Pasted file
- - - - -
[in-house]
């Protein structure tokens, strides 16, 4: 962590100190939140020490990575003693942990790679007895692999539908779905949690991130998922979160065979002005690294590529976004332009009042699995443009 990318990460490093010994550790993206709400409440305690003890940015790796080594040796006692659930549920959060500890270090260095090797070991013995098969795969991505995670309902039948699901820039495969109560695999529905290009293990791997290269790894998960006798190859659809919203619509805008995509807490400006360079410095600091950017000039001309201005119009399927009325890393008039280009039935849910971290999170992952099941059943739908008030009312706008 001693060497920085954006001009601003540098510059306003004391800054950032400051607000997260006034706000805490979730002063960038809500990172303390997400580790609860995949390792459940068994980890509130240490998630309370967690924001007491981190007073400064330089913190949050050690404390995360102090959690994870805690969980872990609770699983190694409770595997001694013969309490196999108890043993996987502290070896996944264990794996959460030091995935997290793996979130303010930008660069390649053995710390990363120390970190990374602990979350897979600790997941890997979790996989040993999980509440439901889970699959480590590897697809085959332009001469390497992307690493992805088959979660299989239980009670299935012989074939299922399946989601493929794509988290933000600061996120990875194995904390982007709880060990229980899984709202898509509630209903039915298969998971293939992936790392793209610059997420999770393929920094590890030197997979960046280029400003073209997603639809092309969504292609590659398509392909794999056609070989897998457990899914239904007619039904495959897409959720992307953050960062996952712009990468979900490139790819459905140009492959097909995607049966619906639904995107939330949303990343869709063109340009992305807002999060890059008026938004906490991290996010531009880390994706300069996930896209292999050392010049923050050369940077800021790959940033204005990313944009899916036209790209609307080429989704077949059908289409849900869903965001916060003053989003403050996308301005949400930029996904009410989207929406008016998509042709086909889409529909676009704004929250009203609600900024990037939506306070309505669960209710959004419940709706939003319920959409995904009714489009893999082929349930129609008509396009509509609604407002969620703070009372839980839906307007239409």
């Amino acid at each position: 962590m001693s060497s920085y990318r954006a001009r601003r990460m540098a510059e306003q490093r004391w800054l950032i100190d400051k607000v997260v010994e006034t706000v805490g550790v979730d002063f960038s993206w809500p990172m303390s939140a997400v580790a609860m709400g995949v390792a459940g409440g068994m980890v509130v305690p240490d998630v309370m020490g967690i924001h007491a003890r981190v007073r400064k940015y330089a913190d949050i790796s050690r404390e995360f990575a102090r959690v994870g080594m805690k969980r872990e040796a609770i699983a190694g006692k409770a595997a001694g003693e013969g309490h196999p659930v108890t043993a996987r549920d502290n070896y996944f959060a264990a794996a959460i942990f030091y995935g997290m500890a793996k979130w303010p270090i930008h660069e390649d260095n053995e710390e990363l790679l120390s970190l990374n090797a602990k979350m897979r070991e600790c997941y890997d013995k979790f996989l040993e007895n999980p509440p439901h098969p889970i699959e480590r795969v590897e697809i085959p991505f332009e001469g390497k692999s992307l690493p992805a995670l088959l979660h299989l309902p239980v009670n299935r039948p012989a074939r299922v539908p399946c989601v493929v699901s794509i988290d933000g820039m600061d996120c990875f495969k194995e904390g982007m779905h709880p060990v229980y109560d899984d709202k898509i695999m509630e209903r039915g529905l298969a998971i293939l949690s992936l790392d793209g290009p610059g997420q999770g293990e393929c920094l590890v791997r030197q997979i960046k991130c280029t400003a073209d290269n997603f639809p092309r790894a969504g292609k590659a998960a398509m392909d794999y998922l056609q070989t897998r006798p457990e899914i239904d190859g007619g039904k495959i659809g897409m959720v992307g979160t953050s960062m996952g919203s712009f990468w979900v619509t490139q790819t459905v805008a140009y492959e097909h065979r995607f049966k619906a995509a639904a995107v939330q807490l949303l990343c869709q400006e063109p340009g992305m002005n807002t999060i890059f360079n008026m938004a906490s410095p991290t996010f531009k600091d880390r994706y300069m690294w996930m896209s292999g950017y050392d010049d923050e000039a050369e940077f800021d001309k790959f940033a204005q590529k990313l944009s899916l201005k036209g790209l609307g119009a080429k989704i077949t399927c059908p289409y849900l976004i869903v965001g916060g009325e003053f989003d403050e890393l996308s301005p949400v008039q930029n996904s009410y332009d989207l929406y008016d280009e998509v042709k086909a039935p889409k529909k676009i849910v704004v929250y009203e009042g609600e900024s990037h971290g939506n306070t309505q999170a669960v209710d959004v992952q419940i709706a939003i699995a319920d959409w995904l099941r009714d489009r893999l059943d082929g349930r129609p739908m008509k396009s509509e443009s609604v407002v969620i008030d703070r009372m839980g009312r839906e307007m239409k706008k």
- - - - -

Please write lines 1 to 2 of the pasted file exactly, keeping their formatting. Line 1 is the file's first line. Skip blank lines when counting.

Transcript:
[in-house]
């Protein structure tokens, strides 16, 4: 962590100190939140020490990575003693942990790679007895692999539908779905949690991130998922979160065979002005690294590529976004332009009042699995443009 990318990460490093010994550790993206709400409440305690003890940015790796080594040796006692659930549920959060500890270090260095090797070991013995098969795969991505995670309902039948699901820039495969109560695999529905290009293990791997290269790894998960006798190859659809919203619509805008995509807490400006360079410095600091950017000039001309201005119009399927009325890393008039280009039935849910971290999170992952099941059943739908008030009312706008 001693060497920085954006001009601003540098510059306003004391800054950032400051607000997260006034706000805490979730002063960038809500990172303390997400580790609860995949390792459940068994980890509130240490998630309370967690924001007491981190007073400064330089913190949050050690404390995360102090959690994870805690969980872990609770699983190694409770595997001694013969309490196999108890043993996987502290070896996944264990794996959460030091995935997290793996979130303010930008660069390649053995710390990363120390970190990374602990979350897979600790997941890997979790996989040993999980509440439901889970699959480590590897697809085959332009001469390497992307690493992805088959979660299989239980009670299935012989074939299922399946989601493929794509988290933000600061996120990875194995904390982007709880060990229980899984709202898509509630209903039915298969998971293939992936790392793209610059997420999770393929920094590890030197997979960046280029400003073209997603639809092309969504292609590659398509392909794999056609070989897998457990899914239904007619039904495959897409959720992307953050960062996952712009990468979900490139790819459905140009492959097909995607049966619906639904995107939330949303990343869709063109340009992305807002999060890059008026938004906490991290996010531009880390994706300069996930896209292999050392010049923050050369940077800021790959940033204005990313944009899916036209790209609307080429989704077949059908289409849900869903965001916060003053989003403050996308301005949400930029996904009410989207929406008016998509042709086909889409529909676009704004929250009203609600900024990037939506306070309505669960209710959004419940709706939003319920959409995904009714489009893999082929349930129609008509396009509509609604407002969620703070009372839980839906307007239409």